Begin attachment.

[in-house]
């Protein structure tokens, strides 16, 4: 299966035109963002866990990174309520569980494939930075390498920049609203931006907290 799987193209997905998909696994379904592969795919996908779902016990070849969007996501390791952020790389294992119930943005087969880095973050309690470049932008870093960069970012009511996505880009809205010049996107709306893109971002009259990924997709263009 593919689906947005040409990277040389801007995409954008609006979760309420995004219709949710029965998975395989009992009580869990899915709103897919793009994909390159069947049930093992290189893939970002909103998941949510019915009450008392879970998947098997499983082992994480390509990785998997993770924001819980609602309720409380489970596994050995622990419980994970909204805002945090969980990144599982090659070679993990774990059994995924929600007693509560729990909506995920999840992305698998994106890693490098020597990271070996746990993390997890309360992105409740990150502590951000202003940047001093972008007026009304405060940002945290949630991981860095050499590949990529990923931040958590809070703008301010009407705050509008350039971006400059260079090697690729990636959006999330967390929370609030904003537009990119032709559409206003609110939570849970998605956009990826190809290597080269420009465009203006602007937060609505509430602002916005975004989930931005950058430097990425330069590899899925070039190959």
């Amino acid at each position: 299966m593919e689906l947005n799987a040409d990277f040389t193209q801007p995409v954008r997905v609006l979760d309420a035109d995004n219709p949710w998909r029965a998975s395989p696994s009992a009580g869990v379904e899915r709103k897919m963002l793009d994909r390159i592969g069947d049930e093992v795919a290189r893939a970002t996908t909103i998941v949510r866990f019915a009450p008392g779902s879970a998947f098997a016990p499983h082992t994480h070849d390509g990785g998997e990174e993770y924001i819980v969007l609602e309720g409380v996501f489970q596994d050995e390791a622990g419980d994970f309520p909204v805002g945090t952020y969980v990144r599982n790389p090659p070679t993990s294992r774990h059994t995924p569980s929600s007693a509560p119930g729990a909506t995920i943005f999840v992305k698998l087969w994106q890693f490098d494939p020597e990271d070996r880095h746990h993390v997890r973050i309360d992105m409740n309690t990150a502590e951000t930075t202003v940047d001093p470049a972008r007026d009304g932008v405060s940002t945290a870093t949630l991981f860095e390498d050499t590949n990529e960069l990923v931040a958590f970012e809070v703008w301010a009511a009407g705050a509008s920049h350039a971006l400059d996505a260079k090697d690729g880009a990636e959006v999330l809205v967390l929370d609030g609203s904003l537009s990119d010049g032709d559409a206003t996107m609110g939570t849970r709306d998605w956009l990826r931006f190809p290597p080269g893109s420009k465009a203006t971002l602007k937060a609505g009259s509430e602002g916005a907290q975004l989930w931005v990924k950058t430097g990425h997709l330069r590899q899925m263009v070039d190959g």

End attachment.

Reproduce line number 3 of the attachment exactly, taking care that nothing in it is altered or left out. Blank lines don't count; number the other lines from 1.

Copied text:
């Amino acid at each position: 299966m593919e689906l947005n799987a040409d990277f040389t193209q801007p995409v954008r997905v609006l979760d309420a035109d995004n219709p949710w998909r029965a998975s395989p696994s009992a009580g869990v379904e899915r709103k897919m963002l793009d994909r390159i592969g069947d049930e093992v795919a290189r893939a970002t996908t909103i998941v949510r866990f019915a009450p008392g779902s879970a998947f098997a016990p499983h082992t994480h070849d390509g990785g998997e990174e993770y924001i819980v969007l609602e309720g409380v996501f489970q596994d050995e390791a622990g419980d994970f309520p909204v805002g945090t952020y969980v990144r599982n790389p090659p070679t993990s294992r774990h059994t995924p569980s929600s007693a509560p119930g729990a909506t995920i943005f999840v992305k698998l087969w994106q890693f490098d494939p020597e990271d070996r880095h746990h993390v997890r973050i309360d992105m409740n309690t990150a502590e951000t930075t202003v940047d001093p470049a972008r007026d009304g932008v405060s940002t945290a870093t949630l991981f860095e390498d050499t590949n990529e960069l990923v931040a958590f970012e809070v703008w301010a009511a009407g705050a509008s920049h350039a971006l400059d996505a260079k090697d690729g880009a990636e959006v999330l809205v967390l929370d609030g609203s904003l537009s990119d010049g032709d559409a206003t996107m609110g939570t849970r709306d998605w956009l990826r931006f190809p290597p080269g893109s420009k465009a203006t971002l602007k937060a609505g009259s509430e602002g916005a907290q975004l989930w931005v990924k950058t430097g990425h997709l330069r590899q899925m263009v070039d190959g």